Tuesday, October 13, 2009

Iceland the Best Example of Inflation Amidst Deflation

Over the past year or so, economists have been tying themselves into knots trying to figure out whether the U.S. economy is headed towards inflation or deflation. Our thesis is that the U.S. economy will see BOTH. Some assets/sectors will inflate while others like real estate/housing will deflate. (More on this to follow in our upcoming article)
As evidence look no further than Iceland - Bloomberg News recently carried an article titled Iceland Shrinks 8% as Prices Increase 11% in Deepest Recession , from which we quote below:
  1. Economy shrinks, while prices rise: "Iceland’s economy will shrink 8.5 percent this year and consumer prices will climb 11.7 percent".
  2. Stock market collapses: "The stock market has lost 97 percent of its value, and more than 780 companies have buckled under the weight of foreign currency loans as the krona plunged".
  3. Currency collapses causing interest rates to skyrocket: "The krona’s official exchange rate has declined 53 percent against the dollar since Nov. 2, 2007. The central bank left its benchmark rate unchanged last month at 12 percent, the highest in Europe. Consumers refuse to borrow at Europe’s highest interest rates, and international banks reject requests for new financing".
  4. High unemployment persists as industry crumbles: "Unemployment will rise to 8.6 percent this year, from less than 1 percent in December 2007, the IMF estimates.One of the hardest-hit industries has been construction, where 202 companies filed for bankruptcy in the 11 months after the crash, 67 percent more than in the same period a year earlier".
  5. Even though demand has collapsed, inflation is high due to high cost of imports: "Companies are struggling as the krona’s decline and high interest rates wipe out consumer demand on the North Atlantic island, which imports about 70 percent of the products it uses, including raw materials such as lumber and oil. “People aren’t buying flat screens, they aren’t buying furniture, they aren’t traveling abroad or buying luxury goods,” said Bogi Thor Siguroddsson, owner of Johan Roenning hf, an importer and retailer, who says his sales volume has dropped 50 percent. “What is selling now is food, drugs and gasoline.” "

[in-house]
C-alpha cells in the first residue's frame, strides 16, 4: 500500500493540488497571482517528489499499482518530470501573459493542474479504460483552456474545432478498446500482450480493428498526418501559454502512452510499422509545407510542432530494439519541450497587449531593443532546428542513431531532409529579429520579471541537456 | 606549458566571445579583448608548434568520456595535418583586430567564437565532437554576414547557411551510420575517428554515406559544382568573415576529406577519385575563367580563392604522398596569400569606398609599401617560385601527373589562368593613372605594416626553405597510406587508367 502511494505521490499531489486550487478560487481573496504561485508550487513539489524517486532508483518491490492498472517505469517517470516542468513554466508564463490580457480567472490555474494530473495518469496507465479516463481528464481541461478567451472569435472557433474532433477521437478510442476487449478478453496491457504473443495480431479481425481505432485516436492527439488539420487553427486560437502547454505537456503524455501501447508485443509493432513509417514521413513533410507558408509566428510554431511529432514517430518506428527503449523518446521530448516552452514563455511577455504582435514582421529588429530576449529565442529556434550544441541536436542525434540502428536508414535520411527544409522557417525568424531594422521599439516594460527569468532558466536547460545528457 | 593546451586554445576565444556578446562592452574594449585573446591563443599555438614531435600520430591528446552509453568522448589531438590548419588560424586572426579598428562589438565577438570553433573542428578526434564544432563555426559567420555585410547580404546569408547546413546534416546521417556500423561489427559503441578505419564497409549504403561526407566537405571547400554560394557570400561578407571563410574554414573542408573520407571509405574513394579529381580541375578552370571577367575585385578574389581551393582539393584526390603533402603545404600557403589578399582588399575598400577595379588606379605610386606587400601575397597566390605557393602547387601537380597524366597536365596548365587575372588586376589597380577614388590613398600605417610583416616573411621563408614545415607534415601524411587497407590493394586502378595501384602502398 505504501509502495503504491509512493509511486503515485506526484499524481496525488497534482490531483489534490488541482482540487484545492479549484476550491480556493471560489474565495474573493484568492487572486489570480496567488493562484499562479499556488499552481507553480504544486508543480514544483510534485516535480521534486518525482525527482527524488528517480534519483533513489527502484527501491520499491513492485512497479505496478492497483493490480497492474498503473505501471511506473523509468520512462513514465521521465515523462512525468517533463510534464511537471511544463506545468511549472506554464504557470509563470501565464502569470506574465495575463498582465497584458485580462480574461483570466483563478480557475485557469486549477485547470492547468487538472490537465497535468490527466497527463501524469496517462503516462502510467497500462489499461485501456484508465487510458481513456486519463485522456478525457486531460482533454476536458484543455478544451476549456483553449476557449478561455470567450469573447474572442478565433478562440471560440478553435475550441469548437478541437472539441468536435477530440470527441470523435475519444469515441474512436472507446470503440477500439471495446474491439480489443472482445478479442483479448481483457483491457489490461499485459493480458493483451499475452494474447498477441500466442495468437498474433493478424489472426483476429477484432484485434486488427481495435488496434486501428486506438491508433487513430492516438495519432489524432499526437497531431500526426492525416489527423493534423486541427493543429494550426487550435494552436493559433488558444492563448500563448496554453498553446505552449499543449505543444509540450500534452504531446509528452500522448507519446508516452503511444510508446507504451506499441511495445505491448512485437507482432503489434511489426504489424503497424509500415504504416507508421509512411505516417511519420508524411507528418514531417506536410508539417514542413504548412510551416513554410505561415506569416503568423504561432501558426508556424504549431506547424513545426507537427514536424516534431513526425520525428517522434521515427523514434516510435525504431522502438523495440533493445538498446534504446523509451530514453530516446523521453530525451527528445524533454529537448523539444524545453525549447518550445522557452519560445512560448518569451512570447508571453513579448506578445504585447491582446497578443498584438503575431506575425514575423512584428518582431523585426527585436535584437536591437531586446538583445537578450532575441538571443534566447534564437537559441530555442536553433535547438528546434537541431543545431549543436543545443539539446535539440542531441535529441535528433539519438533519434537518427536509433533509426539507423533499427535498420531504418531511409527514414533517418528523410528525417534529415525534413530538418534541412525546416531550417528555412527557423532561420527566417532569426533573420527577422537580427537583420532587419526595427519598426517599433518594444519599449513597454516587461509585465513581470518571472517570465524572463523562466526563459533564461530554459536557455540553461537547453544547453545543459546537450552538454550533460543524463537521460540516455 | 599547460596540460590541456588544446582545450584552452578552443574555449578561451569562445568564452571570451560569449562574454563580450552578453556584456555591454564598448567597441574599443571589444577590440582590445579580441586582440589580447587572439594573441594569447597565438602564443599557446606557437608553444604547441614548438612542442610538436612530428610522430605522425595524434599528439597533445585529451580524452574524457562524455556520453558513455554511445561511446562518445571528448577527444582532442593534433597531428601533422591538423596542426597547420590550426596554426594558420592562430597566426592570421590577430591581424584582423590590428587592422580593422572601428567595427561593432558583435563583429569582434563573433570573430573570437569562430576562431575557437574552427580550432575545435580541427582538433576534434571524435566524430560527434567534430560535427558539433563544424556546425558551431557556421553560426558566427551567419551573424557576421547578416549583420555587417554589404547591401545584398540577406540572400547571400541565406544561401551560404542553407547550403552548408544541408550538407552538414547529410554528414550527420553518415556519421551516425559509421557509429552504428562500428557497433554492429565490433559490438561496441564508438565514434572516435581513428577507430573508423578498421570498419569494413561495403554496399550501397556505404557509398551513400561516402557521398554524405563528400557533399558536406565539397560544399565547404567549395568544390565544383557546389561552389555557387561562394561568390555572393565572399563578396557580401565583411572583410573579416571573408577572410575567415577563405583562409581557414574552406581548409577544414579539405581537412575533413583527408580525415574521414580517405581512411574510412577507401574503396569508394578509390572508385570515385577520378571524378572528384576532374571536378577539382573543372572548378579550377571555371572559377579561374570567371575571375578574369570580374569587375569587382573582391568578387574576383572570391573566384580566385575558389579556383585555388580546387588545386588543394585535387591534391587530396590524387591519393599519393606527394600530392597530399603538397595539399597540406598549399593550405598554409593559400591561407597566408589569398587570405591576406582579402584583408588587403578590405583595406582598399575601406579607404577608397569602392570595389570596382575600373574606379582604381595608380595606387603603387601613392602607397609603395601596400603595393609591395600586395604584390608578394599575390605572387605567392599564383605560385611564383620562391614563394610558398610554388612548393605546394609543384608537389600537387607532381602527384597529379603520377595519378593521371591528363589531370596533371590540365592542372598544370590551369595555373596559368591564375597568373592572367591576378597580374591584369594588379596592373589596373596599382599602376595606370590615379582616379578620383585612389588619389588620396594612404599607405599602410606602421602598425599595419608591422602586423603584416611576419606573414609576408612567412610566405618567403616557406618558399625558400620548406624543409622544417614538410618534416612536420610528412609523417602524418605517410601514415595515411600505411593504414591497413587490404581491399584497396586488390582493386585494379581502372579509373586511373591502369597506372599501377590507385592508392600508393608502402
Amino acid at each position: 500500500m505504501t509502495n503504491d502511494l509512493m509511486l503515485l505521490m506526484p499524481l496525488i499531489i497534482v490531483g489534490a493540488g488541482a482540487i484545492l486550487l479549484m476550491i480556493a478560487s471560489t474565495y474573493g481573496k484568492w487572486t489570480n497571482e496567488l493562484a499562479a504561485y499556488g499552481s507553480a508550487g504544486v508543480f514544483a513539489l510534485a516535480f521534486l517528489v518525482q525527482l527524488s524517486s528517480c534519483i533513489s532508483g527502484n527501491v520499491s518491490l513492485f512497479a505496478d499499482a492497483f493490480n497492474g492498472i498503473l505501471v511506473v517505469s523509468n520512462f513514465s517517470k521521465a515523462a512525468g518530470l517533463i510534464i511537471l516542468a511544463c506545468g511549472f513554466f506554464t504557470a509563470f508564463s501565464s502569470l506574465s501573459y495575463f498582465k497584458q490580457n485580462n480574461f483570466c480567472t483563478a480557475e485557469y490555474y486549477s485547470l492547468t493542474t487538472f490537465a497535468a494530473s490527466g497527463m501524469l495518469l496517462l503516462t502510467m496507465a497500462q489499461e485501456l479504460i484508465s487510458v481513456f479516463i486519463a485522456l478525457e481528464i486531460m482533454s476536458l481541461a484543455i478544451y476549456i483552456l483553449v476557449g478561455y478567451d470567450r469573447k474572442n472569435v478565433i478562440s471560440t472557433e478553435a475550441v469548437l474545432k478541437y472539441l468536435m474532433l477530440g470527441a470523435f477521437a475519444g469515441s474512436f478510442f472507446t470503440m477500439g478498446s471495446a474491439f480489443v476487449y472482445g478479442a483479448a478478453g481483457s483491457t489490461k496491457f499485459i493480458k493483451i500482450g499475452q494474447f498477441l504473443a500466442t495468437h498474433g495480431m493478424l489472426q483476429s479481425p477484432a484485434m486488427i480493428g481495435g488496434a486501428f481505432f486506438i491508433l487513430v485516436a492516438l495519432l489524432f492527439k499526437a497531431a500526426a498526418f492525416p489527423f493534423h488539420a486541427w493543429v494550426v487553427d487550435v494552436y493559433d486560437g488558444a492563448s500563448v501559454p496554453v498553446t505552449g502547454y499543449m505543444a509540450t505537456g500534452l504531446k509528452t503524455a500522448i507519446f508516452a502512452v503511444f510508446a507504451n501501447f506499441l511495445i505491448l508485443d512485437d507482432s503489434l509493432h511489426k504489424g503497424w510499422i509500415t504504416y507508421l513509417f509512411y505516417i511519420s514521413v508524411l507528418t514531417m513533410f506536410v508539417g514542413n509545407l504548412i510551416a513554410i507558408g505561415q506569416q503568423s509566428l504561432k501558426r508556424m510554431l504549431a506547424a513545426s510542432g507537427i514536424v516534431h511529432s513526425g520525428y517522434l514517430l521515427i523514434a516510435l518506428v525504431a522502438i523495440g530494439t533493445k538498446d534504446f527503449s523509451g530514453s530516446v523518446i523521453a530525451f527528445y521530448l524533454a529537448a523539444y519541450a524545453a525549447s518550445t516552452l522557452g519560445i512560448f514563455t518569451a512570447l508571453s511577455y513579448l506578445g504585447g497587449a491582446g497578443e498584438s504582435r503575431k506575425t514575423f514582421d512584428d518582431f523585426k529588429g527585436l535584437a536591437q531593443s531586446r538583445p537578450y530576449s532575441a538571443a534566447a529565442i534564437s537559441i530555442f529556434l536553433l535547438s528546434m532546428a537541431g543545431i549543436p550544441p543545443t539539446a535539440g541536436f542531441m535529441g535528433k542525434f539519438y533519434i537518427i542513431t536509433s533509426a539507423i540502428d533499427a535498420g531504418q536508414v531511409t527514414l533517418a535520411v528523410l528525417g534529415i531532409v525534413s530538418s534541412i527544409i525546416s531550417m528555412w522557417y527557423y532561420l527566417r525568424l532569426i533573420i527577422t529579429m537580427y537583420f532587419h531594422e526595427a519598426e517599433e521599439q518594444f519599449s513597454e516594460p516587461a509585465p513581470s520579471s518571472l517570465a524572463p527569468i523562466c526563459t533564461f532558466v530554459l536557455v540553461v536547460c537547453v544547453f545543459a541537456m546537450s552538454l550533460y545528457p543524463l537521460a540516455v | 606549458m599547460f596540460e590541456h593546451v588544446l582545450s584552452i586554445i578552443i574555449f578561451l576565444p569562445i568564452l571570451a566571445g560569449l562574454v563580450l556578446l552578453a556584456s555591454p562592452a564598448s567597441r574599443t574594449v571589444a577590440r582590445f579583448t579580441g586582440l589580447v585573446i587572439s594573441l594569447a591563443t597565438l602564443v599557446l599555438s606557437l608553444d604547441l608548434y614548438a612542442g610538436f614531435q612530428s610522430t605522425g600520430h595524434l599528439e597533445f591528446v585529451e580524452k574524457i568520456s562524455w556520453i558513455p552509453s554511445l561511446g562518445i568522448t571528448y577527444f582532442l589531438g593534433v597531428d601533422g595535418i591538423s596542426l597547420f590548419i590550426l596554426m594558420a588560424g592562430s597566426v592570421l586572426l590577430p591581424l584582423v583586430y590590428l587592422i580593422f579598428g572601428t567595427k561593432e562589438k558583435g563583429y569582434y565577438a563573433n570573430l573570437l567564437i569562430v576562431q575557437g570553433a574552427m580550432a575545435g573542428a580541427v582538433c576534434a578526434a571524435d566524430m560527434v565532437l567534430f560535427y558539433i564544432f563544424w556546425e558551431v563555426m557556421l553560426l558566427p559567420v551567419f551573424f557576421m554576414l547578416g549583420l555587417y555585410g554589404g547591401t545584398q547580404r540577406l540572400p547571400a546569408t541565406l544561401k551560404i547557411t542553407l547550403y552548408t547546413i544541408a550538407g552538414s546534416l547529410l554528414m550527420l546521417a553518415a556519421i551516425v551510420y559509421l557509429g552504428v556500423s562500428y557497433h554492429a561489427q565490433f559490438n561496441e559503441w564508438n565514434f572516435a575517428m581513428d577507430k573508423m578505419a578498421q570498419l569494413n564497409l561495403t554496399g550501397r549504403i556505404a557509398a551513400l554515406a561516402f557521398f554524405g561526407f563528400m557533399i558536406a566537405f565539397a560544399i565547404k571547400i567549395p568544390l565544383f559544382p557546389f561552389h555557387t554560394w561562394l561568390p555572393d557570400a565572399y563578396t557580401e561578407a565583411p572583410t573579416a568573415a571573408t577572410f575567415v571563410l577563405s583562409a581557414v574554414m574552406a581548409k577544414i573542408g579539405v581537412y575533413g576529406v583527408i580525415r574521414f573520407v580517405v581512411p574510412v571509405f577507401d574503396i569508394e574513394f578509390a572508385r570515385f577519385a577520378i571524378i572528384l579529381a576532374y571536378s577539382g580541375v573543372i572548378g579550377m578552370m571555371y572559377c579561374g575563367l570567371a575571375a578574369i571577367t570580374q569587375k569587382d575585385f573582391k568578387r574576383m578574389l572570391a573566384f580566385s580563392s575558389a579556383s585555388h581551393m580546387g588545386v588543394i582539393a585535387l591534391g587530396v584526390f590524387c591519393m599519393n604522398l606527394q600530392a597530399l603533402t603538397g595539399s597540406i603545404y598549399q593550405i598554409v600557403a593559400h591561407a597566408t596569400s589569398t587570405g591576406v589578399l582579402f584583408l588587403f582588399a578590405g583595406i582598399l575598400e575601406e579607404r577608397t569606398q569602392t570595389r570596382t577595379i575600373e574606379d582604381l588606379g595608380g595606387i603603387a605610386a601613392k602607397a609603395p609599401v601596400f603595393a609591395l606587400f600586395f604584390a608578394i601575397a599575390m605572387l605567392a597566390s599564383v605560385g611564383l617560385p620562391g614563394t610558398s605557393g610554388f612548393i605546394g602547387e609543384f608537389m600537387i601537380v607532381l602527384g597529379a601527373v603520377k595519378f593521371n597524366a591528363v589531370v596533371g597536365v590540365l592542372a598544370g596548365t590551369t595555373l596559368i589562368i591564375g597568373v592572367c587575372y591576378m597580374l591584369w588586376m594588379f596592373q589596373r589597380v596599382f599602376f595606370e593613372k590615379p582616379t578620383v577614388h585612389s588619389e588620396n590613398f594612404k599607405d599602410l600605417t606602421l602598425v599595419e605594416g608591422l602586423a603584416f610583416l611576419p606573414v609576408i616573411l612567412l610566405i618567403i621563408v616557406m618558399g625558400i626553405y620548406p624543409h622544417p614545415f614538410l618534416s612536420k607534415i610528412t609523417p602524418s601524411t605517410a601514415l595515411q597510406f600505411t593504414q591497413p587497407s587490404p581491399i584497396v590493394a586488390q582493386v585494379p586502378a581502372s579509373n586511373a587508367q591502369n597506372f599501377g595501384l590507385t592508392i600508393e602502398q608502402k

6. Car sales collapse, but prices soar: "Standing in Hekla’s showroom, marketing manager Brynjar Oskarsson is surrounded by new Volkswagens and Audis. There are no customers, and Oskarsson doesn’t expect any. People aren’t buying cars because prices have risen 66 percent in the past two years as the krona slumped in value, Oskarsson said. He estimates that just 2,100 vehicles will be sold this year in Iceland, down from a peak of 18,058 in 2005. Hekla has cut its staff to 160 workers from a high of 250".
  7. The lucky few, who still have a job: "The only winners in Iceland’s collapse are companies paid in foreign currency. Along the waterfront, the smell of fish pervades the headquarters of HB Grandi hf, Iceland’s largest fishing company. Grandi hauls in 12 percent of the island’s annual catch, including cod, halibut and haddock, and exports all of its fish. The company hasn’t laid off any of its 650 workers and employees received a raise this year".

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